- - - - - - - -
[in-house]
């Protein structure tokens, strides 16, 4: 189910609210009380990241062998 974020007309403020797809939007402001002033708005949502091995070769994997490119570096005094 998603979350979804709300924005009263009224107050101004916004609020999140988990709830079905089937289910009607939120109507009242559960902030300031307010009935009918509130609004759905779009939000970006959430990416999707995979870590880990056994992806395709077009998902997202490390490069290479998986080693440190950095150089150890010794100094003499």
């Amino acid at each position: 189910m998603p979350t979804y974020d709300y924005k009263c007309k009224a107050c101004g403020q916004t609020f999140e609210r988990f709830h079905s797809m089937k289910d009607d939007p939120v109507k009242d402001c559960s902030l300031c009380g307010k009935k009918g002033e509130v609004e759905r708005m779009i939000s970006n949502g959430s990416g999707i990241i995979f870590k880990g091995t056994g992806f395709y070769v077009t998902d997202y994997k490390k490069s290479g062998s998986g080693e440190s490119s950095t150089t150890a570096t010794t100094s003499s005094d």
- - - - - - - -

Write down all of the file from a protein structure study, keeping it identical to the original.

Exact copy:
[in-house]
């Protein structure tokens, strides 16, 4: 189910609210009380990241062998 974020007309403020797809939007402001002033708005949502091995070769994997490119570096005094 998603979350979804709300924005009263009224107050101004916004609020999140988990709830079905089937289910009607939120109507009242559960902030300031307010009935009918509130609004759905779009939000970006959430990416999707995979870590880990056994992806395709077009998902997202490390490069290479998986080693440190950095150089150890010794100094003499």
């Amino acid at each position: 189910m998603p979350t979804y974020d709300y924005k009263c007309k009224a107050c101004g403020q916004t609020f999140e609210r988990f709830h079905s797809m089937k289910d009607d939007p939120v109507k009242d402001c559960s902030l300031c009380g307010k009935k009918g002033e509130v609004e759905r708005m779009i939000s970006n949502g959430s990416g999707i990241i995979f870590k880990g091995t056994g992806f395709y070769v077009t998902d997202y994997k490390k490069s290479g062998s998986g080693e440190s490119s950095t150089t150890a570096t010794t100094s003499s005094d």